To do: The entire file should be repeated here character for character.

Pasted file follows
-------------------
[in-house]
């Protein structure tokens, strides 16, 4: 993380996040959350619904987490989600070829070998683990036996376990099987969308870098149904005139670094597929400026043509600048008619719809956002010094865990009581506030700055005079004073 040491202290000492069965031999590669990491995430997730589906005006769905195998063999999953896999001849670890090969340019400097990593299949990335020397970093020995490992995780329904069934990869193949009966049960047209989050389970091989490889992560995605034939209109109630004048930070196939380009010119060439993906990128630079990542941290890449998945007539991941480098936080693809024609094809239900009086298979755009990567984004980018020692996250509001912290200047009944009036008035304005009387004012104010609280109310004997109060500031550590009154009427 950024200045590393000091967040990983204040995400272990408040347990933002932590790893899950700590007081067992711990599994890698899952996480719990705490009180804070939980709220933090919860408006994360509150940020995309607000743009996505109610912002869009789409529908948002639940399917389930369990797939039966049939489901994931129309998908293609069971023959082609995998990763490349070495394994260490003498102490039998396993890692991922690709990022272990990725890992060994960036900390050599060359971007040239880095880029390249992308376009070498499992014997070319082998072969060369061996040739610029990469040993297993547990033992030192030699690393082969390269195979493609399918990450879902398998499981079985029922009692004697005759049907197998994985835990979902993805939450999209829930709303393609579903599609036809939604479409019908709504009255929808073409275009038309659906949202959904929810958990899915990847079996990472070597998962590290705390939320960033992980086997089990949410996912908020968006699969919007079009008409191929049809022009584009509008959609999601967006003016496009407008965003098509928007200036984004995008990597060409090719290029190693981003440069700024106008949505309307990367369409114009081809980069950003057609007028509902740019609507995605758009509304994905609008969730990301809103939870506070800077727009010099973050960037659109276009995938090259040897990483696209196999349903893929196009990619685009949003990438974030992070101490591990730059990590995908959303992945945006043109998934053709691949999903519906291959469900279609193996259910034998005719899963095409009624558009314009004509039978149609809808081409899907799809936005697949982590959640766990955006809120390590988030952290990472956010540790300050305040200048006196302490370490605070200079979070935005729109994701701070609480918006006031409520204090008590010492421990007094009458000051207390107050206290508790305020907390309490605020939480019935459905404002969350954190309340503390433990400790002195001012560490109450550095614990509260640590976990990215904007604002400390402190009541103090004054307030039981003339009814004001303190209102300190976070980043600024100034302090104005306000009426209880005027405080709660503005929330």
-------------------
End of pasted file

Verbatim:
[in-house]
């Protein structure tokens, strides 16, 4: 993380996040959350619904987490989600070829070998683990036996376990099987969308870098149904005139670094597929400026043509600048008619719809956002010094865990009581506030700055005079004073 040491202290000492069965031999590669990491995430997730589906005006769905195998063999999953896999001849670890090969340019400097990593299949990335020397970093020995490992995780329904069934990869193949009966049960047209989050389970091989490889992560995605034939209109109630004048930070196939380009010119060439993906990128630079990542941290890449998945007539991941480098936080693809024609094809239900009086298979755009990567984004980018020692996250509001912290200047009944009036008035304005009387004012104010609280109310004997109060500031550590009154009427 950024200045590393000091967040990983204040995400272990408040347990933002932590790893899950700590007081067992711990599994890698899952996480719990705490009180804070939980709220933090919860408006994360509150940020995309607000743009996505109610912002869009789409529908948002639940399917389930369990797939039966049939489901994931129309998908293609069971023959082609995998990763490349070495394994260490003498102490039998396993890692991922690709990022272990990725890992060994960036900390050599060359971007040239880095880029390249992308376009070498499992014997070319082998072969060369061996040739610029990469040993297993547990033992030192030699690393082969390269195979493609399918990450879902398998499981079985029922009692004697005759049907197998994985835990979902993805939450999209829930709303393609579903599609036809939604479409019908709504009255929808073409275009038309659906949202959904929810958990899915990847079996990472070597998962590290705390939320960033992980086997089990949410996912908020968006699969919007079009008409191929049809022009584009509008959609999601967006003016496009407008965003098509928007200036984004995008990597060409090719290029190693981003440069700024106008949505309307990367369409114009081809980069950003057609007028509902740019609507995605758009509304994905609008969730990301809103939870506070800077727009010099973050960037659109276009995938090259040897990483696209196999349903893929196009990619685009949003990438974030992070101490591990730059990590995908959303992945945006043109998934053709691949999903519906291959469900279609193996259910034998005719899963095409009624558009314009004509039978149609809808081409899907799809936005697949982590959640766990955006809120390590988030952290990472956010540790300050305040200048006196302490370490605070200079979070935005729109994701701070609480918006006031409520204090008590010492421990007094009458000051207390107050206290508790305020907390309490605020939480019935459905404002969350954190309340503390433990400790002195001012560490109450550095614990509260640590976990990215904007604002400390402190009541103090004054307030039981003339009814004001303190209102300190976070980043600024100034302090104005306000009426209880005027405080709660503005929330």